Step 4. In the photo above, you can see that I have five chunks of clay ready to make into carrots.  A chunk about the size of an almond is a good start. Begin by rolling the chunk into a ball. Then squeeze one end with your finger as shown in the photo below. The next step is to take the shape and stand it up so that it is flat. Notice the little bit of wire that I shaped that will be inserted into your carrot nose. I am using the clay tool to score lines on the carrot to make it look more real. When you think your nose is just right, push the wire loop into the carrot.
Step 4. Place your carrots in the pan and get ready to bake. Follow the directions on the clay package (generally 275 degrees for ten minutes).
Step 5. Let the pieces cool after you take them from the oven. Your features will be hard and durable when sewn onto your Snowman's face.
If you have any questions, please e-mail me and I will try to answer. I'm not an expert, just have had fun making stuff with clay for many years. I haven't worked with my clay in years. The last time I had it out was about three years ago when my grandson and I made lots of fun critters and stuff. I almost forgot I had this tray of pieces that are "jewelry-in-progress".  I should really finish these! Several years ago, I earned blue ribbons at the county fair on a couple of pieces.  I should enter again. Add that to my "to do" list. :-)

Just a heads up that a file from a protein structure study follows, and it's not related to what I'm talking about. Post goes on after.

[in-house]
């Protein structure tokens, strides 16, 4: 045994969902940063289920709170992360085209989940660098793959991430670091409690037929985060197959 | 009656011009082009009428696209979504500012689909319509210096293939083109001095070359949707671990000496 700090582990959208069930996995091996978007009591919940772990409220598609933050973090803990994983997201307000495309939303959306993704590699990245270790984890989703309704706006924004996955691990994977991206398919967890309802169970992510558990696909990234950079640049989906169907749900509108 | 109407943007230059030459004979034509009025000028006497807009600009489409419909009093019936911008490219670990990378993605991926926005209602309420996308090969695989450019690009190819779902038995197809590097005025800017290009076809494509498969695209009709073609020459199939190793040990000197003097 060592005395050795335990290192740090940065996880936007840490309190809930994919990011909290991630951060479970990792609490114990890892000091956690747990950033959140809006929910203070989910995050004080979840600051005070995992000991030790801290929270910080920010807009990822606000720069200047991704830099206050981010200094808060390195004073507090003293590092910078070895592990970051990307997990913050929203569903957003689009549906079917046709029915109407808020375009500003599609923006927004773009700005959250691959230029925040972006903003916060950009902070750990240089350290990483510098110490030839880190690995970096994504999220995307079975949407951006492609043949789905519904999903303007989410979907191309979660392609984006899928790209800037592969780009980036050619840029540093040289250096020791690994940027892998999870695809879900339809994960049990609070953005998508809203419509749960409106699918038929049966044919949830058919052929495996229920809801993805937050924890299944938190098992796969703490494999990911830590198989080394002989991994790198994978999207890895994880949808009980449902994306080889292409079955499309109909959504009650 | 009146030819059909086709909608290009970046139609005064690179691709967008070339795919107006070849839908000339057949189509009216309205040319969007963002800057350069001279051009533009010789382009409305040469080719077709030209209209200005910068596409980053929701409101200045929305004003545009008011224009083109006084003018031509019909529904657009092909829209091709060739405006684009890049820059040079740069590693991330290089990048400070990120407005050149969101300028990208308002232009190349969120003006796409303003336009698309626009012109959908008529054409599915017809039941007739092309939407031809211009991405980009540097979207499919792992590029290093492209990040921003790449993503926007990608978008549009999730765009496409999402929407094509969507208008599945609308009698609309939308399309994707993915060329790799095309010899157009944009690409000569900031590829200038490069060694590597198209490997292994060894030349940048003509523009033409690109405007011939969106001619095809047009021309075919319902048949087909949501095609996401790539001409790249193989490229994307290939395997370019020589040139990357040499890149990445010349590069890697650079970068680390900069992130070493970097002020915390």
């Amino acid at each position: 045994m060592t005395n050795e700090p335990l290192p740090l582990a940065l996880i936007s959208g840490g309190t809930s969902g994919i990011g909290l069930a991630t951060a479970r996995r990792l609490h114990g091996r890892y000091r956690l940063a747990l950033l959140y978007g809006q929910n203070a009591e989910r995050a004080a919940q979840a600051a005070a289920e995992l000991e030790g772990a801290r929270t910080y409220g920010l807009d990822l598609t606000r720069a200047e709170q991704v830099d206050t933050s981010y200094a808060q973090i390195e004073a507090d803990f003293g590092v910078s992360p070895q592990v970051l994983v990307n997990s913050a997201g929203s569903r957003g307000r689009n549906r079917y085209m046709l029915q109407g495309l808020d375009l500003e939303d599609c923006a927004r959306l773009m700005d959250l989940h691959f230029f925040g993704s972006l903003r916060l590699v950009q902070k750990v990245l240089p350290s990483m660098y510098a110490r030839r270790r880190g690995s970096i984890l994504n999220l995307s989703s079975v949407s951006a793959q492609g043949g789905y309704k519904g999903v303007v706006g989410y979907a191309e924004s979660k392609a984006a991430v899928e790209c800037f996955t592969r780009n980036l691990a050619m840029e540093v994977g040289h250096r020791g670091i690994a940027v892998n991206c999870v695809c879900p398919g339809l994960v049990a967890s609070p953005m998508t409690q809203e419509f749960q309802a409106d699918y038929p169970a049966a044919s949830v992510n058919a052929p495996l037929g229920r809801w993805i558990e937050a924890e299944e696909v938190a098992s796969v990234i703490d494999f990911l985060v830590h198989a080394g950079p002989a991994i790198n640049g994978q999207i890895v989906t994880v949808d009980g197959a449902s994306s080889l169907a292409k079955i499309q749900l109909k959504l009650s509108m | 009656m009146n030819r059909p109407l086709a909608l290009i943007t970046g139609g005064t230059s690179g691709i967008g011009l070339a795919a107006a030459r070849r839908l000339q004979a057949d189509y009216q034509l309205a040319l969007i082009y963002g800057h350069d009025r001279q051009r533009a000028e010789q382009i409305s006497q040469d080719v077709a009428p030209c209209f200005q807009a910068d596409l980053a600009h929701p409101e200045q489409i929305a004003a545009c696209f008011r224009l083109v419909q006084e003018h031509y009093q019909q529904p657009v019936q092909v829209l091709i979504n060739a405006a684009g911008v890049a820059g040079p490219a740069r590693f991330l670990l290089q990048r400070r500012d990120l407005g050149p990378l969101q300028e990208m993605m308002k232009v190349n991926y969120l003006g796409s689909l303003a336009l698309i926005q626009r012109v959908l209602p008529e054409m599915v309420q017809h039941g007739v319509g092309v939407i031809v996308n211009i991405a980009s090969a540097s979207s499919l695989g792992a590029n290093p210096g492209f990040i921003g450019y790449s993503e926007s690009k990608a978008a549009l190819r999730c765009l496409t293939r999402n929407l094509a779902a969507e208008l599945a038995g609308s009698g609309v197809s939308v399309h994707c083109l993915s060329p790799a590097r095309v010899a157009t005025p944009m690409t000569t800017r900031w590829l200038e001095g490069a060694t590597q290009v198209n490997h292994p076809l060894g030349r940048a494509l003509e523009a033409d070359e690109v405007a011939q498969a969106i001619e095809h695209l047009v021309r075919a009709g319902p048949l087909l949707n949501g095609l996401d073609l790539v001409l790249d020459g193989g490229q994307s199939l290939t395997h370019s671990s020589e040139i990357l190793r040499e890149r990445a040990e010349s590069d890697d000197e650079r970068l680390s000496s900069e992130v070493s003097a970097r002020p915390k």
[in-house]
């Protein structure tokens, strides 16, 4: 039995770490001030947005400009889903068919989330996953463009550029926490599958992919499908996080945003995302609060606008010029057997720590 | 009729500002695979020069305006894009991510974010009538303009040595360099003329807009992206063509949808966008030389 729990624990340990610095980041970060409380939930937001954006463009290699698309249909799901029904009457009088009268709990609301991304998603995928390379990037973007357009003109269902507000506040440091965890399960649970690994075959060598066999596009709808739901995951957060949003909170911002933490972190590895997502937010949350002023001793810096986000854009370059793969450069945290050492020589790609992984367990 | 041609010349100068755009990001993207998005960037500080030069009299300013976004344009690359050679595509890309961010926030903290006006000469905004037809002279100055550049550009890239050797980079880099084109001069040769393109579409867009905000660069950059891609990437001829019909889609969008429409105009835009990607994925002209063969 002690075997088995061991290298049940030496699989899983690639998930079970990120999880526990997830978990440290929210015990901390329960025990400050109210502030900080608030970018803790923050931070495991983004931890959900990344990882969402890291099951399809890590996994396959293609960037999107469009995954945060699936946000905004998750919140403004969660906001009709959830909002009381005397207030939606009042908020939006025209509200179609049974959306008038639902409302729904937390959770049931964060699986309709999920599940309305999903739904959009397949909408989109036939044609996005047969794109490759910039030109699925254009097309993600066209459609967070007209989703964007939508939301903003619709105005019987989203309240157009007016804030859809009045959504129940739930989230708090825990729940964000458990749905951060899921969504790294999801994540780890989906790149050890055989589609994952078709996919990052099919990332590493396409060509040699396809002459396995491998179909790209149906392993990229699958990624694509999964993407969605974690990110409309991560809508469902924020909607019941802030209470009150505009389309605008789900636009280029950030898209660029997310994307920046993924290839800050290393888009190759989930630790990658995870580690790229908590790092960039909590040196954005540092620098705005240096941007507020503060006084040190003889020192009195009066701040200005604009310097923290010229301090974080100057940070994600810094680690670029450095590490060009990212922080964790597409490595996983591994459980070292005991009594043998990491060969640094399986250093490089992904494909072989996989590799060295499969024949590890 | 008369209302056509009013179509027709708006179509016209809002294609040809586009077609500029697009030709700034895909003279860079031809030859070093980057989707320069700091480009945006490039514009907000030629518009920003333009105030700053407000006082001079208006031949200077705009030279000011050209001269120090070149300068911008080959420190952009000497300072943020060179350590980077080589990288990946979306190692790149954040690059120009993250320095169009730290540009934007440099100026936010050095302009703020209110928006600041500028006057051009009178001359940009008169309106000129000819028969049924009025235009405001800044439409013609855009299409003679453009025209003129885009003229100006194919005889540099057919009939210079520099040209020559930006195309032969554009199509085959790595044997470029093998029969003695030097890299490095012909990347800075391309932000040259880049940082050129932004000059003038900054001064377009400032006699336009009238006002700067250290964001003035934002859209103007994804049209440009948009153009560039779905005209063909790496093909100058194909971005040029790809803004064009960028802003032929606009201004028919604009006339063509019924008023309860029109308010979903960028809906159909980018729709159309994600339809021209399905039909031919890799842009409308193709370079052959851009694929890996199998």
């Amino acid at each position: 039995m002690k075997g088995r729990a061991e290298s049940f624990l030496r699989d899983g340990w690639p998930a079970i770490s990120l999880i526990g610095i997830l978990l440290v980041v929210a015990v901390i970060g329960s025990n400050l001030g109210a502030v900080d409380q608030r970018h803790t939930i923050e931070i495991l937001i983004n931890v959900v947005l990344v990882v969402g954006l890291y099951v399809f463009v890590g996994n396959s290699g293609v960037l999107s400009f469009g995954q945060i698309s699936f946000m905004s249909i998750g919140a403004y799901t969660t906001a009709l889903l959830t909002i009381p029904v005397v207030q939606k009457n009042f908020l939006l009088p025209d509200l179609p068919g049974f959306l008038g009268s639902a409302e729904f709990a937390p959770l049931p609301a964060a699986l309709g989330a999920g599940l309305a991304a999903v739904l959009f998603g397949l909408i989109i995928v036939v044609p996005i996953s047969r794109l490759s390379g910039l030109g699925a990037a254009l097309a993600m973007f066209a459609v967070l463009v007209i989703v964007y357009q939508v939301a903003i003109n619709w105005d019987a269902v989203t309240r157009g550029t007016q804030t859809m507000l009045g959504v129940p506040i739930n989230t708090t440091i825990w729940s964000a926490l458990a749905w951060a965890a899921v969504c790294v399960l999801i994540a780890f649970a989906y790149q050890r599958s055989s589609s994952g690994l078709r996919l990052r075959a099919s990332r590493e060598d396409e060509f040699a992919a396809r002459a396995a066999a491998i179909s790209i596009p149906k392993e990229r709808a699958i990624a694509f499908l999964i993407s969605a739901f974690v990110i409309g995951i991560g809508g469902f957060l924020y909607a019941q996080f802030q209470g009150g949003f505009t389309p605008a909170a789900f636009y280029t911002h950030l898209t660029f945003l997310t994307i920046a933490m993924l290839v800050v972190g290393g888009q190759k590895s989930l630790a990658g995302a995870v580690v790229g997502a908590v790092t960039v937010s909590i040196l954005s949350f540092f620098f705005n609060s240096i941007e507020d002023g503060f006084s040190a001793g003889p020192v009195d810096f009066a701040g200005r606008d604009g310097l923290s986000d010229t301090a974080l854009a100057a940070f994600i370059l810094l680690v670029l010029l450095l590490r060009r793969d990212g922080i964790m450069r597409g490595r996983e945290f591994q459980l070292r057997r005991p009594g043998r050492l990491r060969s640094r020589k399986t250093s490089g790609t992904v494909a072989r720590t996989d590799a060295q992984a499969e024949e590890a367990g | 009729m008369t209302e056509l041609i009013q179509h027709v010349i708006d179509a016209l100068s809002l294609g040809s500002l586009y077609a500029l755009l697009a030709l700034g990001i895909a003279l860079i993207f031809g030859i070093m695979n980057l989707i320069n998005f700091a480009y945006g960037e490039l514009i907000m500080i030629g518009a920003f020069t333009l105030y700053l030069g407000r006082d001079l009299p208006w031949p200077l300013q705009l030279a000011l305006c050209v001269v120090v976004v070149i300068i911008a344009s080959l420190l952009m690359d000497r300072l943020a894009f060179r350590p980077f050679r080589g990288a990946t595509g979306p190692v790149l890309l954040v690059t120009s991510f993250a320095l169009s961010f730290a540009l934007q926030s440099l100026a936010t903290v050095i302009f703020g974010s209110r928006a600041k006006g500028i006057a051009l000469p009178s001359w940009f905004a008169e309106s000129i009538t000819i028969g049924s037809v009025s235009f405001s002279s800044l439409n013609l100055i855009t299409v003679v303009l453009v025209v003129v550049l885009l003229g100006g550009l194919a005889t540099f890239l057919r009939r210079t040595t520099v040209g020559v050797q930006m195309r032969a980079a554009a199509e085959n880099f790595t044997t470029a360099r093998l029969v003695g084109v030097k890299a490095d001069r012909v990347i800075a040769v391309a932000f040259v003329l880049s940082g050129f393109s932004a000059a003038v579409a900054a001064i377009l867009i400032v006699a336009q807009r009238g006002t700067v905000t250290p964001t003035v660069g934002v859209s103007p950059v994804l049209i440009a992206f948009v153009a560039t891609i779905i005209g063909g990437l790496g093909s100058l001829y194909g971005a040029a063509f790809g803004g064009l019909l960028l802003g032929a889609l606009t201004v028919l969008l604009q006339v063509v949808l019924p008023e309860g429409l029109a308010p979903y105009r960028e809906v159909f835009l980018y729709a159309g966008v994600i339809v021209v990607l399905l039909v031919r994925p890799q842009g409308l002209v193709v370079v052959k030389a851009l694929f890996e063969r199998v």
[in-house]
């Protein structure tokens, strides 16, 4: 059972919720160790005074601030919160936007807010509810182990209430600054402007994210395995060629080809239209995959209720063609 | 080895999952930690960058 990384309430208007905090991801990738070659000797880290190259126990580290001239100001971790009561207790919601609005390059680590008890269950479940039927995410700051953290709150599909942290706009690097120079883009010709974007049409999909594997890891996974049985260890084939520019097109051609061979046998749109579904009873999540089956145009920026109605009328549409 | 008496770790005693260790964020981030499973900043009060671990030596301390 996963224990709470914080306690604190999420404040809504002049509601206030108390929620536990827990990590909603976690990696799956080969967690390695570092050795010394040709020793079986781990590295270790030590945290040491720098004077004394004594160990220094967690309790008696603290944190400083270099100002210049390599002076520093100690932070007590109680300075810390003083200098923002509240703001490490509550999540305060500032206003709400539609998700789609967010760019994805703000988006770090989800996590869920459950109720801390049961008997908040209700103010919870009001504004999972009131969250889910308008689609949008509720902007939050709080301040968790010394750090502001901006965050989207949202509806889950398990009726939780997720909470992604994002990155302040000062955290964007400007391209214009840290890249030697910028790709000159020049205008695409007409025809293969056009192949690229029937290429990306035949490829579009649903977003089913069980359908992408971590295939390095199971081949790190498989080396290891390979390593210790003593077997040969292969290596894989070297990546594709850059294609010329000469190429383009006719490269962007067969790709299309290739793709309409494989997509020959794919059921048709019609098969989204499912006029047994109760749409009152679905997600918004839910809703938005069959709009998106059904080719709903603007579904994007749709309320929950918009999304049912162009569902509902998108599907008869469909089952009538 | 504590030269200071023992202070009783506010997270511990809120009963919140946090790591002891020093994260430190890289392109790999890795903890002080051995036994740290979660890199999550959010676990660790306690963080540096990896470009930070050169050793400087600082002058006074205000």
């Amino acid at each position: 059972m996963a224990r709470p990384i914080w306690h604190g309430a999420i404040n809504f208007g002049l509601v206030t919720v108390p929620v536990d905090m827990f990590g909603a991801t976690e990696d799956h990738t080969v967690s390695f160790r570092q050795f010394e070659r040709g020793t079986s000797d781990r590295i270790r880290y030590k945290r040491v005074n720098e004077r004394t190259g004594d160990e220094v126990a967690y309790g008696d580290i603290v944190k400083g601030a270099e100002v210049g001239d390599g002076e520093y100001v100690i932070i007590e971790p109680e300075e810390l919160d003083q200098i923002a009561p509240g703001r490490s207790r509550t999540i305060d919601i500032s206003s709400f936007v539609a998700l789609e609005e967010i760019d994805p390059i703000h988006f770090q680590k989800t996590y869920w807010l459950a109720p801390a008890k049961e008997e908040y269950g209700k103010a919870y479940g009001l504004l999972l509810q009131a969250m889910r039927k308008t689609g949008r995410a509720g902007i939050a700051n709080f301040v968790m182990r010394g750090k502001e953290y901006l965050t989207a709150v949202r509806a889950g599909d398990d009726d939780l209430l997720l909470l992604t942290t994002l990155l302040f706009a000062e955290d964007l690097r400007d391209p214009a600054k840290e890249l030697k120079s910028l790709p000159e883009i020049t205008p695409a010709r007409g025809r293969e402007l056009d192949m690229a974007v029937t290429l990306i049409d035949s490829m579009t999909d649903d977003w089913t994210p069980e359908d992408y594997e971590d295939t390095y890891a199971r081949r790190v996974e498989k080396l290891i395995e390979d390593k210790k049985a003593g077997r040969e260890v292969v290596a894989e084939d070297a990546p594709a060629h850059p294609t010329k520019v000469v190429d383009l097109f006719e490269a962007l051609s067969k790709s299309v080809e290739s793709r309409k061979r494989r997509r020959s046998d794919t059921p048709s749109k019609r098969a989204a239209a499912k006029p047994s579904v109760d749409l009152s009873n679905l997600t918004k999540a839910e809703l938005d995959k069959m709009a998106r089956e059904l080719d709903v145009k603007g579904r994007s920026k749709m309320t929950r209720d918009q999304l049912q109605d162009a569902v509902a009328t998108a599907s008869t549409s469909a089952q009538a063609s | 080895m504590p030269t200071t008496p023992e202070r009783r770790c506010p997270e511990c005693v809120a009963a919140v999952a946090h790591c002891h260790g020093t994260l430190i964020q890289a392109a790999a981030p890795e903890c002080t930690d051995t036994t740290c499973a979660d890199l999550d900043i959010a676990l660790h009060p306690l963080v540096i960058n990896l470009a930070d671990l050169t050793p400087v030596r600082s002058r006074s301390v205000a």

Working with the clay is very relaxing, often therapeutic. For several years, I taught clay-crafting at the Women's Correctional Facility in nearby Shakopee. One student was extremely talented. Most of us can recall playing with modeling clay as children and it was always fun to create some great piece of art!   Next fall, I'll be sharing the how-to for making Christmas ornaments from clay and will share a tutorial for clay Christmas trees here on my blog.
When it comes to tools for working with the clay, I use a little bit of everything..........tiny cookie cutters, a mini grater, scissors, toothbrushes, old hair curlers (great for adding texture to mini oranges), rollers, knives, and a wide assortment of dental tools that my dentist gave me. :-)  I keep it all in this fold-up make-up tote.
When I was teaching, I had a number of books that I would recommend to students. There were over a dozen that I used to have but I gave a few away and kept these favorites..........
Most of these are from the late 90's and early 2000. I am sure there are new books on the market that are just as good. However, these are really good with beautiful projects, great instruction so you could look for them on Amazon or e-bay if they are of interest to you.